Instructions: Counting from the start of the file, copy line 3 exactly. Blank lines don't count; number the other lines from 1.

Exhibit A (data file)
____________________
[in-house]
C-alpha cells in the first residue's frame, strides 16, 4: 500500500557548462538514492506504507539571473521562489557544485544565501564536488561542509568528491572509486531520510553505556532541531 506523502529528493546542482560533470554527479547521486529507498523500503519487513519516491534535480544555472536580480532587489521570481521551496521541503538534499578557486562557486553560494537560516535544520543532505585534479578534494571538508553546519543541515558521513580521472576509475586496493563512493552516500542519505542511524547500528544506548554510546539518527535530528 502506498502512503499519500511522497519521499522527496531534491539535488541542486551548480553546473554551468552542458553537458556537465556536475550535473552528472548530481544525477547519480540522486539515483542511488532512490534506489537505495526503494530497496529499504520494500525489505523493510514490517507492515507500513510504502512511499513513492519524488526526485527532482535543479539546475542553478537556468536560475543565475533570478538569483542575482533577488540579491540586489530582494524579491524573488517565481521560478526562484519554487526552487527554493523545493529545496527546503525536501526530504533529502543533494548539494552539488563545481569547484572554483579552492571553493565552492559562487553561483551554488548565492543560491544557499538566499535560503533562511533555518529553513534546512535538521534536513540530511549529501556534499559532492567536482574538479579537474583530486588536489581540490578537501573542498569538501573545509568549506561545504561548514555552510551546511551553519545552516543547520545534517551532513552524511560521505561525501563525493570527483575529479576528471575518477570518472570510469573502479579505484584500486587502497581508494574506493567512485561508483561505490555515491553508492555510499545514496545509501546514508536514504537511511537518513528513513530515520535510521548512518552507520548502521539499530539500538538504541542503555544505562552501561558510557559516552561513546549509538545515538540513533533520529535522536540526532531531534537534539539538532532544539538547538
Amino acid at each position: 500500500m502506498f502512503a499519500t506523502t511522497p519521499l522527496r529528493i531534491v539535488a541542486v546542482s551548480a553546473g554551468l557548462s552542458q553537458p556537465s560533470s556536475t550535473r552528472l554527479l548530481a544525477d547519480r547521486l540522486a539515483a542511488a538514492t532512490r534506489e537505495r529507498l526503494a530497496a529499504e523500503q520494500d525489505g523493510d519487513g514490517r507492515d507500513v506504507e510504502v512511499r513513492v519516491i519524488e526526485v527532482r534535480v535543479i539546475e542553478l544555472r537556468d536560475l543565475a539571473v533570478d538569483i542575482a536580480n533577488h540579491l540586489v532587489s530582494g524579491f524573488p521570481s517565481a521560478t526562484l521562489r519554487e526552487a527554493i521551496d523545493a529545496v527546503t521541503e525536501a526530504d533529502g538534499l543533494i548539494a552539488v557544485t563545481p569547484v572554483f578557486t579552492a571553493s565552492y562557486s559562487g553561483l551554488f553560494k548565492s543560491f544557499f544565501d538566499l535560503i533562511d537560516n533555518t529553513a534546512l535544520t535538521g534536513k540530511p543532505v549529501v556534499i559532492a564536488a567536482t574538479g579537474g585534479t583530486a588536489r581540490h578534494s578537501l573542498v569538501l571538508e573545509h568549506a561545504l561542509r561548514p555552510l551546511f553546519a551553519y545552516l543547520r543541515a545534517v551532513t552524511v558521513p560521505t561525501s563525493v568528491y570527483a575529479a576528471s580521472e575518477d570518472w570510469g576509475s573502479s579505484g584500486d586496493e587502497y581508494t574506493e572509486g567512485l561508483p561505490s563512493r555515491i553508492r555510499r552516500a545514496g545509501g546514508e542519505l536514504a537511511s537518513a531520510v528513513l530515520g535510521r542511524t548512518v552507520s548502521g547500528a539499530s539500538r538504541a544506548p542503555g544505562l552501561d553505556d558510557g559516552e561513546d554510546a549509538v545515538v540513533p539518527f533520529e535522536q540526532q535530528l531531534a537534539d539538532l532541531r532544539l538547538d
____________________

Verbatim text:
Amino acid at each position: 500500500m502506498f502512503a499519500t506523502t511522497p519521499l522527496r529528493i531534491v539535488a541542486v546542482s551548480a553546473g554551468l557548462s552542458q553537458p556537465s560533470s556536475t550535473r552528472l554527479l548530481a544525477d547519480r547521486l540522486a539515483a542511488a538514492t532512490r534506489e537505495r529507498l526503494a530497496a529499504e523500503q520494500d525489505g523493510d519487513g514490517r507492515d507500513v506504507e510504502v512511499r513513492v519516491i519524488e526526485v527532482r534535480v535543479i539546475e542553478l544555472r537556468d536560475l543565475a539571473v533570478d538569483i542575482a536580480n533577488h540579491l540586489v532587489s530582494g524579491f524573488p521570481s517565481a521560478t526562484l521562489r519554487e526552487a527554493i521551496d523545493a529545496v527546503t521541503e525536501a526530504d533529502g538534499l543533494i548539494a552539488v557544485t563545481p569547484v572554483f578557486t579552492a571553493s565552492y562557486s559562487g553561483l551554488f553560494k548565492s543560491f544557499f544565501d538566499l535560503i533562511d537560516n533555518t529553513a534546512l535544520t535538521g534536513k540530511p543532505v549529501v556534499i559532492a564536488a567536482t574538479g579537474g585534479t583530486a588536489r581540490h578534494s578537501l573542498v569538501l571538508e573545509h568549506a561545504l561542509r561548514p555552510l551546511f553546519a551553519y545552516l543547520r543541515a545534517v551532513t552524511v558521513p560521505t561525501s563525493v568528491y570527483a575529479a576528471s580521472e575518477d570518472w570510469g576509475s573502479s579505484g584500486d586496493e587502497y581508494t574506493e572509486g567512485l561508483p561505490s563512493r555515491i553508492r555510499r552516500a545514496g545509501g546514508e542519505l536514504a537511511s537518513a531520510v528513513l530515520g535510521r542511524t548512518v552507520s548502521g547500528a539499530s539500538r538504541a544506548p542503555g544505562l552501561d553505556d558510557g559516552e561513546d554510546a549509538v545515538v540513533p539518527f533520529e535522536q540526532q535530528l531531534a537534539d539538532l532541531r532544539l538547538d